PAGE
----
eBay (NASDAQ: EBAY) capped the worst day for stocks since the 1987 stock market crash by confirming what investors already feared: that consumer spending is slowing sharply.
eBay posted better than expected earnings for the third quarter late Wednesday, while sales of $2.12 billion were up 12% from the year-ago quarter but just below estimates.
But the company’s fourth-quarter guidance — earnings per share of 39-41 cents and sales of $2.02-$2.17 billion — were well below analysts’ expectations.
But coming on top of a much steeper than expected drop in retail sales during the day, eBay’s outlook wasn’t completely unexpected. Its shares fell 5% in late trading, on top of a 13.6% drop during the day.
The 1.2% drop in retail sales in September — the third straight monthly drop — sent the Dow 7.9% lower, the Nasdaq down by 8.5%, and the S&P 9% lower, wiping out most of Monday’s big gains and putting the indexes back near five-year lows.
With consumer spending comprising two-thirds of the economy, the drop in consumer spending suggests that the economy may be unable to avoid recession, particularly with conditions worsening in October.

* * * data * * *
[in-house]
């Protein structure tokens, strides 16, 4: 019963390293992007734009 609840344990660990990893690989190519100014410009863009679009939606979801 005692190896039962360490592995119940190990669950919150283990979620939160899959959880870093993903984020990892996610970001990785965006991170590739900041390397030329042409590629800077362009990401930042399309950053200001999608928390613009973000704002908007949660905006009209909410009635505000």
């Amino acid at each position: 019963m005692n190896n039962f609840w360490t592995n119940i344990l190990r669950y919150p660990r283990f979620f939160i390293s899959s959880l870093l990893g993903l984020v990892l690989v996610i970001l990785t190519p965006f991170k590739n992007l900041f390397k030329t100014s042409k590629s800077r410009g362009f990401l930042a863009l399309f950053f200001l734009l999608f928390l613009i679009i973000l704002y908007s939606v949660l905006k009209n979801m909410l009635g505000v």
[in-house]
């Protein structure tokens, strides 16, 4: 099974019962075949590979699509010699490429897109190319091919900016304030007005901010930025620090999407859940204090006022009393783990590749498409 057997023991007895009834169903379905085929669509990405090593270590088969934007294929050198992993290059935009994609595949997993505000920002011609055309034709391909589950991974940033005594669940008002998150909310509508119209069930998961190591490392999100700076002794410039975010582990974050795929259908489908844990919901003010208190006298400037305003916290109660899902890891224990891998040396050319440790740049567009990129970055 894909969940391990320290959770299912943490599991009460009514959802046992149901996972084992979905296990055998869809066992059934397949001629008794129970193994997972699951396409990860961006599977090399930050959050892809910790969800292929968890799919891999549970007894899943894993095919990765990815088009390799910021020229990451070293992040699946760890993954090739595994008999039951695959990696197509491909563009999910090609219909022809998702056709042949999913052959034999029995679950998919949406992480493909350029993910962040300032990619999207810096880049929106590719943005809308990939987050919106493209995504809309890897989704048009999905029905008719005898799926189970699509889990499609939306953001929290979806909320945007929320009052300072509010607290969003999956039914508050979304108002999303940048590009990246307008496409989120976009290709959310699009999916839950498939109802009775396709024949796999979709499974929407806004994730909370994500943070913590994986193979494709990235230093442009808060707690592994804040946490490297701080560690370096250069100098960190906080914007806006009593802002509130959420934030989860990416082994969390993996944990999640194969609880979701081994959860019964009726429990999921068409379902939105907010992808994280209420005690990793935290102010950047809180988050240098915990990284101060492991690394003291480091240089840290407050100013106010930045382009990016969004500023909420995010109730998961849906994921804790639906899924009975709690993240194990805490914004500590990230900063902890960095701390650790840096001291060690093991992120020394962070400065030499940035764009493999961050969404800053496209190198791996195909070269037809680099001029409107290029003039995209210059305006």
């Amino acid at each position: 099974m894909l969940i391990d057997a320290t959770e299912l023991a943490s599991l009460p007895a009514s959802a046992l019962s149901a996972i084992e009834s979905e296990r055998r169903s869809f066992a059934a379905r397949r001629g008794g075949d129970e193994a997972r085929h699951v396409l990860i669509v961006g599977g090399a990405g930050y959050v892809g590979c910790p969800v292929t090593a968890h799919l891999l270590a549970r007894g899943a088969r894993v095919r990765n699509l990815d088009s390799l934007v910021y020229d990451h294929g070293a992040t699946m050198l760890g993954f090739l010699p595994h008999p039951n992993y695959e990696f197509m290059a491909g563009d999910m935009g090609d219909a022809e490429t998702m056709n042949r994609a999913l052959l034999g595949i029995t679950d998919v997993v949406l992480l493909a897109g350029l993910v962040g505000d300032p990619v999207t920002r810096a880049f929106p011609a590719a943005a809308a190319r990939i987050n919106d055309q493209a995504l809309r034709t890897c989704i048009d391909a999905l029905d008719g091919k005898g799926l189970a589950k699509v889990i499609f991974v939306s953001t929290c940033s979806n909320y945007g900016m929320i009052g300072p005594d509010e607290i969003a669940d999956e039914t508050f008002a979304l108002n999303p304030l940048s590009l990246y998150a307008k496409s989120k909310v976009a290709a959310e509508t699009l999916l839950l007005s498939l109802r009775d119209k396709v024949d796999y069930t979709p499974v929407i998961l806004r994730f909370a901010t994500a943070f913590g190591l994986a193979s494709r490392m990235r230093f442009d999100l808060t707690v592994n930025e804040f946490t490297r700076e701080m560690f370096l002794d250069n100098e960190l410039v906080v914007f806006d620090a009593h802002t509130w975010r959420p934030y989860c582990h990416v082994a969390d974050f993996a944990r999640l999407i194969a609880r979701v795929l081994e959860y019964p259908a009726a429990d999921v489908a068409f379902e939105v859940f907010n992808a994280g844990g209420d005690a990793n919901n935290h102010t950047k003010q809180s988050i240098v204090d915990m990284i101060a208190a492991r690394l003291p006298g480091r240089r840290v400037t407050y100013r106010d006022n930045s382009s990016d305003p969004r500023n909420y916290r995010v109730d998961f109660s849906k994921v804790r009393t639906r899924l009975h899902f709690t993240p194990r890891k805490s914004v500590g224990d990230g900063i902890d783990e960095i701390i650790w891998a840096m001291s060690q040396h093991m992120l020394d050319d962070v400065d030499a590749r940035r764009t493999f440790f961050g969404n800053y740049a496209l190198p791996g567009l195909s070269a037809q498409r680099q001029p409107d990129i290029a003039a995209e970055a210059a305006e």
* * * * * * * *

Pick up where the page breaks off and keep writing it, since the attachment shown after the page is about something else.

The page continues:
Amazon (NASDAQ: AMZN) also fell 13% during the day — and followed eBay after hours to a 5% loss.
Intel (NASDAQ: INTC) wasn’t much help, its stock lower by 6% on a murky outlook.
Dell (NASDAQ: DELL) and NetApp (NASDAQ: NTAP) fell on JP Morgan downgrades.
Linear Tech (NASDAQ: LLTC) lost 15% on its outlook.
The Nasdaq fell 150 to 1628, the S&P lost 90 to 907, and the Dow plunged 733 to 8577. Volume declined to 6.62 billion shares on the NYSE, and 2.61 billion on the Nasdaq. Decliners led by a 31-3 margin on the NYSE, and 24-4 on the Nasdaq. Downside volume was 97% on the NYSE, and 97% on the Nasdaq. New highs-new lows were 42-281 on the NYSE, and 3-228 on the Nasdaq.